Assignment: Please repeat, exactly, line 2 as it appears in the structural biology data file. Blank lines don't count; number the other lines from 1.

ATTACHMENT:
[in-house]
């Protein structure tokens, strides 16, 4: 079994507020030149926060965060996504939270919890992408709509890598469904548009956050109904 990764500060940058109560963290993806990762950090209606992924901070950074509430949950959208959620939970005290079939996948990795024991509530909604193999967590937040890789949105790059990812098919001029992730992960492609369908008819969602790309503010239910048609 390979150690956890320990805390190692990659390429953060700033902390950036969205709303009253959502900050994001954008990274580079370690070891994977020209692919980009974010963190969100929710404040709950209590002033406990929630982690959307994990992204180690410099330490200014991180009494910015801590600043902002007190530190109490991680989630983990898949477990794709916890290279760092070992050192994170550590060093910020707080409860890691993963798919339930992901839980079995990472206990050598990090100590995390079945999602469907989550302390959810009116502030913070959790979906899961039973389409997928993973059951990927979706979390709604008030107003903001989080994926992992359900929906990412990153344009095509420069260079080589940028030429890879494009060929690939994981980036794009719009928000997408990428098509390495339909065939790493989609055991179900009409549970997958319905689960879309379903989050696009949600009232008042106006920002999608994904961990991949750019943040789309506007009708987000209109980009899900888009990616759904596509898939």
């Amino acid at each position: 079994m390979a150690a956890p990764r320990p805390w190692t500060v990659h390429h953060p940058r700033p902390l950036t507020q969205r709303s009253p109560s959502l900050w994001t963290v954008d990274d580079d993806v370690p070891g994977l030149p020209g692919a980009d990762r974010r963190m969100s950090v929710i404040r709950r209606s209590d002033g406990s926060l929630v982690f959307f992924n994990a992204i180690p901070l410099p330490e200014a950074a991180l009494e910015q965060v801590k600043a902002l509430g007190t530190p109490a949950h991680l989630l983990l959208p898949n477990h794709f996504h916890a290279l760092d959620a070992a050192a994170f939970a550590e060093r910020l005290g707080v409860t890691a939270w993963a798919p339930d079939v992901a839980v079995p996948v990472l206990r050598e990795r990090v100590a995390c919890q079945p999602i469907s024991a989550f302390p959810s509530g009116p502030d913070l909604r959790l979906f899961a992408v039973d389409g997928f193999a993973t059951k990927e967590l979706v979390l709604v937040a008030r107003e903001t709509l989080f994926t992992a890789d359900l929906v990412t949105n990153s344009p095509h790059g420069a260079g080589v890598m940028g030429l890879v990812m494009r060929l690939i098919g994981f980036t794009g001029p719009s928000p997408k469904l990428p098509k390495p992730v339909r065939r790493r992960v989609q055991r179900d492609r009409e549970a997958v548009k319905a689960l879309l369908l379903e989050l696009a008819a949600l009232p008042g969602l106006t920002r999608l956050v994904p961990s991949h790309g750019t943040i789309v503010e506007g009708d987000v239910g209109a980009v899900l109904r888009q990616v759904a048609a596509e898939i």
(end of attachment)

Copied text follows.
């Protein structure tokens, strides 16, 4: 079994507020030149926060965060996504939270919890992408709509890598469904548009956050109904 990764500060940058109560963290993806990762950090209606992924901070950074509430949950959208959620939970005290079939996948990795024991509530909604193999967590937040890789949105790059990812098919001029992730992960492609369908008819969602790309503010239910048609 390979150690956890320990805390190692990659390429953060700033902390950036969205709303009253959502900050994001954008990274580079370690070891994977020209692919980009974010963190969100929710404040709950209590002033406990929630982690959307994990992204180690410099330490200014991180009494910015801590600043902002007190530190109490991680989630983990898949477990794709916890290279760092070992050192994170550590060093910020707080409860890691993963798919339930992901839980079995990472206990050598990090100590995390079945999602469907989550302390959810009116502030913070959790979906899961039973389409997928993973059951990927979706979390709604008030107003903001989080994926992992359900929906990412990153344009095509420069260079080589940028030429890879494009060929690939994981980036794009719009928000997408990428098509390495339909065939790493989609055991179900009409549970997958319905689960879309379903989050696009949600009232008042106006920002999608994904961990991949750019943040789309506007009708987000209109980009899900888009990616759904596509898939």